Figure 2. Representative confocal images of the wing and basal epithelial layers and subbasal nerve plexus at different clinical stages of limbal stem cell deficiency. A, Images of the wing (left column) and basal epithelial (middle column) layers in the central cornea. The subbasal nerve plexus is also shown (right column). The arrow indicates prominent nuclei. B, Images of the wing (left column) and basal epithelial (right column) layers in the limbus.
The wing layer was affected in half of the patients. The nuclei became hyperreflective and visible at the more superficial layer in early LSCD (Figure 2A, second row). The cell size and shape were fairly normal. The basal cells became slightly bigger, and some exhibited prominent nuclei. The cell border was less distinct than that seen in healthy subjects. In the intermediate group, these morphologic changes became more advanced (Figure 2A, third row). The epithelial cells at all levels were affected. The nuclei were very prominent and the cell size increased. The cell border became less distinct at the basal layer. Epithelial cells in the late stage showed significant metaplasia. The normal morphology of basal and wing epithelial cells was lost. Only a couple layers of metaplastic cells were detected (Figure 2A, bottom row). Subbasal fibrosis and neovascularization were observed in this stage. The SND decreased in patients with LSCD. No subbasal nerves were detected in patients with late-stage LSCD.
The morphologic changes in the limbal epithelium were similar to those observed in the cornea (Figure 2B). The palisades of Vogt were absent at the affected sector of the limbus, and there was an increase in reflectivity at the immediate subbasal layer. The vascular fibrotic tissues completely replaced the normal limbal epithelium at the late stage of LSCD.
To quantify the microstructural changes in the corneas with LSCD, we assessed the BCD and SND in the normal and LSCD groups. The border of the basal cells at the late stage was indistinct and thus prevented an accurate cell count. In addition, there was a complete absence of nerve fibers in these patients.
Using interclass correlation coefficients, we found good agreement in the BCDs (eFigure, A) and SNDs (eFigure, B) between these 2 observers. The mean (SD) BCD was 9373 (483) cells/mm2 in healthy subjects and 5029 (2323) cells/mm2 in the LSCD group. Analysis of BCD within the subgroups of LSCD showed that the mean (SD) BCD was 5850 (2226) cells/mm2 in early-stage LSCD and 4583 (2210) cells/mm2 in intermediate-stage LSCD. The mean (SD) SND was 101.3 (37.7) nerves/mm2 in healthy subjects, 31.9 (35.8) nerves/mm2 in the LSCD group, 42.7 (50.1) nerves/mm2 in early-stage LSCD, and 23.7 (15.1) nerves/mm2 in intermediate-stage LSCD. The BCD (Figure 3A) and SND (Figure 3B) were significantly less in patients with LSCD than in the healthy subjects (Wilcoxon rank sum test, P < .01 for all comparisons). There were further decreases in the BCD and SND in the intermediate stage, although the differences between the early and intermediate groups did not reach statistical significance (P = .37 and P = .88, respectively).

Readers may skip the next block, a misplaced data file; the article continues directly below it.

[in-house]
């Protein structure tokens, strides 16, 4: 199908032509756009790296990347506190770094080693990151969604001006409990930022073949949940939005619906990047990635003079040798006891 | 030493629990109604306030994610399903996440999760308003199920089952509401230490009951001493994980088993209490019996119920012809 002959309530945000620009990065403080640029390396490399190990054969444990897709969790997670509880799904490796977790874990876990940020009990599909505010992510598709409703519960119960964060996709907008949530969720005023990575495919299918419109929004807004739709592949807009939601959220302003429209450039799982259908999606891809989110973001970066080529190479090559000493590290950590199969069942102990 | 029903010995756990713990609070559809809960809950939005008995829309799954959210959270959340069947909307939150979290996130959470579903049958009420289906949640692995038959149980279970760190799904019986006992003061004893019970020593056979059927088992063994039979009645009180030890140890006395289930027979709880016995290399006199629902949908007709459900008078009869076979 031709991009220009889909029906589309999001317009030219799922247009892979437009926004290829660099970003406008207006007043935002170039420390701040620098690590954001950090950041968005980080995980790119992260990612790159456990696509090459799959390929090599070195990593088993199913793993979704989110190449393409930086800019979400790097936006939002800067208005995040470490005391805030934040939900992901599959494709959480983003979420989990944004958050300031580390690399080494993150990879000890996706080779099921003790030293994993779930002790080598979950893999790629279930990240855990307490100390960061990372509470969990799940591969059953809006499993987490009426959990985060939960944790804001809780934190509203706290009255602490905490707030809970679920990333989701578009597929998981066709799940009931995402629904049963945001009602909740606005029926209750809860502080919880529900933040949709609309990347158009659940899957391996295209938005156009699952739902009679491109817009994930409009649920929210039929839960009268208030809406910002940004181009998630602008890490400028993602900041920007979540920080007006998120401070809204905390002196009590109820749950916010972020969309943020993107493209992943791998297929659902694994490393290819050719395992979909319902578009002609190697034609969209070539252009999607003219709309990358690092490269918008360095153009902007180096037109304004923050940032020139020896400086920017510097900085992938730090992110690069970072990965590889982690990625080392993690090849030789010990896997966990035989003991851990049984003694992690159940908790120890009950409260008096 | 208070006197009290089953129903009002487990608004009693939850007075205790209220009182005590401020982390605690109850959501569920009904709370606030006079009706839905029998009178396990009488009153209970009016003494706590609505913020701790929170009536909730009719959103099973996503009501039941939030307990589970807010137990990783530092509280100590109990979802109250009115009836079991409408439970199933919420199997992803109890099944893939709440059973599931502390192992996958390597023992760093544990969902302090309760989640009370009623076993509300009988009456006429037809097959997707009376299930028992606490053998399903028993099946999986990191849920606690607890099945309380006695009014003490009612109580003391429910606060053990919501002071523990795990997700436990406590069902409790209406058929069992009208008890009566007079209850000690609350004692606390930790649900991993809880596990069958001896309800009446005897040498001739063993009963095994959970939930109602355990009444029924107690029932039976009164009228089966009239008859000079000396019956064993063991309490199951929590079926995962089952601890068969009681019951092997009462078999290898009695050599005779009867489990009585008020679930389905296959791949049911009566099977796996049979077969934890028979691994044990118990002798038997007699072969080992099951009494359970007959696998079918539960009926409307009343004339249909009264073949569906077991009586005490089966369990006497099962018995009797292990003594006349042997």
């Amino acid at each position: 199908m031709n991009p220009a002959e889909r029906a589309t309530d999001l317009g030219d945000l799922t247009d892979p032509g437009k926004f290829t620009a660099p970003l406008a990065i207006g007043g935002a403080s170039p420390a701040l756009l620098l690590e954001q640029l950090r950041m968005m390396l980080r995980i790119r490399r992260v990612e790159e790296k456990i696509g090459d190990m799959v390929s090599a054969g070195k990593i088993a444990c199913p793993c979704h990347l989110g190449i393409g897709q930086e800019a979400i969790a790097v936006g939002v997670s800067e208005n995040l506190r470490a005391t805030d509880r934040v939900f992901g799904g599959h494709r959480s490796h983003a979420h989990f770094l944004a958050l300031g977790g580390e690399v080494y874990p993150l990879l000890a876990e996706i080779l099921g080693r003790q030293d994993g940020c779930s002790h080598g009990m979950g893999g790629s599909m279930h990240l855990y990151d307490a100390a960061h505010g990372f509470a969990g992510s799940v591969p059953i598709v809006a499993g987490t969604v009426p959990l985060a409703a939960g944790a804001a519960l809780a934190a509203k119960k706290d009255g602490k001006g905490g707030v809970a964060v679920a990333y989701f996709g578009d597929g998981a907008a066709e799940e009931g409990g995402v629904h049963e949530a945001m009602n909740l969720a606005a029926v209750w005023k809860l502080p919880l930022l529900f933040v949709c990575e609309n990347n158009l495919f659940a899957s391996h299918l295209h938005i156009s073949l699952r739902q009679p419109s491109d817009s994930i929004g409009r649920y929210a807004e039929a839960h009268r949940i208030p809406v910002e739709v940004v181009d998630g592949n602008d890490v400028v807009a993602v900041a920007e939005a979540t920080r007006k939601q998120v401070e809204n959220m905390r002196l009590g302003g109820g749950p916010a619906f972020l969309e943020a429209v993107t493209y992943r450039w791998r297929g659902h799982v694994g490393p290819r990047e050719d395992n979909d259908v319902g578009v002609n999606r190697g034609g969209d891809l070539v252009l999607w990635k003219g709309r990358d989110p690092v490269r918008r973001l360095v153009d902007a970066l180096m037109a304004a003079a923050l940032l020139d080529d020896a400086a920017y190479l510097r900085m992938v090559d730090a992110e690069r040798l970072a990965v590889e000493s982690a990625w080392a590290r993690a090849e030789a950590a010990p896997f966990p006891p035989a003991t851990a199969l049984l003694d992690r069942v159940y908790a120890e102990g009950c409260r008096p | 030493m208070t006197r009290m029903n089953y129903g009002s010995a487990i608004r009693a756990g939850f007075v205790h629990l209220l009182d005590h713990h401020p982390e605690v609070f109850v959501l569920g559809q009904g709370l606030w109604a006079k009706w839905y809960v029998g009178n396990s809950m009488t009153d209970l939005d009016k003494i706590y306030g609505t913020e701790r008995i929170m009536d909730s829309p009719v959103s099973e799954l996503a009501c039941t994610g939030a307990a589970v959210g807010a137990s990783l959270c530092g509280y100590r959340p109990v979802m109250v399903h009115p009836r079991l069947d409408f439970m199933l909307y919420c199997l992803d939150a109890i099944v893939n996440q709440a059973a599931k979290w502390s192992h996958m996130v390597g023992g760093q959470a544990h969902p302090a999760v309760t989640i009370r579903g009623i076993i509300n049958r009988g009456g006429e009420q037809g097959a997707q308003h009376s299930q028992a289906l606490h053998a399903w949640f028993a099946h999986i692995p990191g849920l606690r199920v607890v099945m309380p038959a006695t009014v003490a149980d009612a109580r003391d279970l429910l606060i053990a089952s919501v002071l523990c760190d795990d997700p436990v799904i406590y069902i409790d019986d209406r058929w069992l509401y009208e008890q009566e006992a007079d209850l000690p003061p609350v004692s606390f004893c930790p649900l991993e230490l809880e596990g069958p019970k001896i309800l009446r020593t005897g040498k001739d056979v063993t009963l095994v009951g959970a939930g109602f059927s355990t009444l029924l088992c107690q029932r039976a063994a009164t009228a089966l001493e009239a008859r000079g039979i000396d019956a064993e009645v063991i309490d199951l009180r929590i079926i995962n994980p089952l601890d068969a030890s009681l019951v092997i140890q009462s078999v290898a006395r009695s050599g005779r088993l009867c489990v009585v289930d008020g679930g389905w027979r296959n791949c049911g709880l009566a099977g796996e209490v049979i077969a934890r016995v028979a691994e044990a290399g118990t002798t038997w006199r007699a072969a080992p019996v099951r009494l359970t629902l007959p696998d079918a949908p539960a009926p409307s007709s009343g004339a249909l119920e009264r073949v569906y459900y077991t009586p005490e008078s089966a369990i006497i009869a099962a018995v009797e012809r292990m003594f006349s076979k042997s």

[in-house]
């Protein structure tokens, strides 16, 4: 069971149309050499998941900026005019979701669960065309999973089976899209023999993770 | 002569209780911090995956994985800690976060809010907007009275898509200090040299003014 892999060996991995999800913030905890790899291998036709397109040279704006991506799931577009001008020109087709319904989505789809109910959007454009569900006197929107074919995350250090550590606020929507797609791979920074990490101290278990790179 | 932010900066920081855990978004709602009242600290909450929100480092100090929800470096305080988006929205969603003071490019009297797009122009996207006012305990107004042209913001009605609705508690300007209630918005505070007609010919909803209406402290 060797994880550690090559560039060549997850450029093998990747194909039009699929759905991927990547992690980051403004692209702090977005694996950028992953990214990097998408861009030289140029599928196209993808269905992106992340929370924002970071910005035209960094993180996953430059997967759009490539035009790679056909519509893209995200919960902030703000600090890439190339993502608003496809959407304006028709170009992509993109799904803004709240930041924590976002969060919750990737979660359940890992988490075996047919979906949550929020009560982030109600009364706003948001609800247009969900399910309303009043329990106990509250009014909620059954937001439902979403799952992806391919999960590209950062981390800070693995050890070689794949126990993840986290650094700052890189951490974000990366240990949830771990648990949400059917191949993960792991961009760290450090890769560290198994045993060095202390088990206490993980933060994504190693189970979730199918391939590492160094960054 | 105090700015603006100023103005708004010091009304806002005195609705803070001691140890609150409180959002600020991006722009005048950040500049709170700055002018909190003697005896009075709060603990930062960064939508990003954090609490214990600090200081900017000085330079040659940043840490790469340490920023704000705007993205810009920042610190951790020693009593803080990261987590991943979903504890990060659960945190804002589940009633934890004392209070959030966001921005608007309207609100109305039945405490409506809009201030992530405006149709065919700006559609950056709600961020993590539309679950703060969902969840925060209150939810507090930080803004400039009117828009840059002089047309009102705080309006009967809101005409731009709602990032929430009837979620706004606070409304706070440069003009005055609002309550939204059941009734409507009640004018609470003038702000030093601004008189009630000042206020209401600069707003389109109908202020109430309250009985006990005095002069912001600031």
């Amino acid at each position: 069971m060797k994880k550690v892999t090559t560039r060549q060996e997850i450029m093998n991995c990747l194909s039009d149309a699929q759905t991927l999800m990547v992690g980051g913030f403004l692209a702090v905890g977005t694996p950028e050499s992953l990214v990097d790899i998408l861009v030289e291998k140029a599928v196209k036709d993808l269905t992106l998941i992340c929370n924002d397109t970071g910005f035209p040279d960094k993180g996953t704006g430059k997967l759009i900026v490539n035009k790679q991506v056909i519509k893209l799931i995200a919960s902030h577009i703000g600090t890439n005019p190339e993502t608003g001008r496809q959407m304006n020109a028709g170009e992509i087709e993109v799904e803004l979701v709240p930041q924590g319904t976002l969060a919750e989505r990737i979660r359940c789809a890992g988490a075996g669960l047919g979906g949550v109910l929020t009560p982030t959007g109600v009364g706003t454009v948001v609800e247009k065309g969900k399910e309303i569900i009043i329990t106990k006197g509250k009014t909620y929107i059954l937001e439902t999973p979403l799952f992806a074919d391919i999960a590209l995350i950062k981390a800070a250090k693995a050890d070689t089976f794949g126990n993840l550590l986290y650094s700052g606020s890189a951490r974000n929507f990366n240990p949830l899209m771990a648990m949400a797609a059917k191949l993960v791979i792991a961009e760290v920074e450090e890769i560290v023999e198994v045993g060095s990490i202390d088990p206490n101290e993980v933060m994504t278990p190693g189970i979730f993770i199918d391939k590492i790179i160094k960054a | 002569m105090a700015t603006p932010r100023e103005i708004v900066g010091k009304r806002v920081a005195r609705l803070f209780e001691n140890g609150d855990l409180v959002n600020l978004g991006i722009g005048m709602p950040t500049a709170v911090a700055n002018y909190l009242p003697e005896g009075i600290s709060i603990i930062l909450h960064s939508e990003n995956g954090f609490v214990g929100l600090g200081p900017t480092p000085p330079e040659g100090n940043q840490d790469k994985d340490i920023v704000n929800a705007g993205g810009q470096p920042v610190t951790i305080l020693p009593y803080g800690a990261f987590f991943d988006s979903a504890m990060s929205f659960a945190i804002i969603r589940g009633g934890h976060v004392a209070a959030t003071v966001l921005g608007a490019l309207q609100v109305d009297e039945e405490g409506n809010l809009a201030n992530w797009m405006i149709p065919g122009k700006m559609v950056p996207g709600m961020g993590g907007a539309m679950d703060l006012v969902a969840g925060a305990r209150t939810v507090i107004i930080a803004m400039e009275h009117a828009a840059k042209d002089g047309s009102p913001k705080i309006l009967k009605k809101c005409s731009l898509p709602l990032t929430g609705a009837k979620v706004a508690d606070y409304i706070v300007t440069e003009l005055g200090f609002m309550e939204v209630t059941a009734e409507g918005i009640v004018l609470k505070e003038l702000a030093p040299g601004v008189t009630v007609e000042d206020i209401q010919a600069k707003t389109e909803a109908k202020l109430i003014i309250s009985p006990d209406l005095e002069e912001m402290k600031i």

Figure 3. Box and whisker plot of central corneal basal epithelial cell density (A) and subbasal nerve density (B). There was a significant decrease in basal cell density and subbasal nerve density in all patients with limbal stem cell deficiency (LSCD) and in the subgroups of early-stage and intermediate-stage LSCD compared with controls. * P < .001. The dots indicate the mean.
There was no evidence of statistically significant correlations between BCD and SND in healthy control subjects (Spearman correlation coefficient −0.063; P = .85), but there was a significant correlation between the decrease in BCD and the decrease in SND (0.47; P = .03) in patients with LSCD by Spearman correlation coefficient.
Receiver operating characteristic curve analysis of the BCD and SND in the control subjects and those with LSCD revealed the cutoff value for the BCD (Figure 4A) was 7930 cells/mm2, and the resulting sensitivity and specificity were 95.5% and 100%, respectively. The lower cutoff value for the SND (Figure 4B) was 53 nerves/mm2, and resulting sensitivity and specificity were 87.0% and 91.7%, respectively. On the basis of these results, a decrease in the BCD of more than 15.4% and a decrease in the SND of more than 47.7% might be associated with the earliest signs of limbal stem cell dysfunction.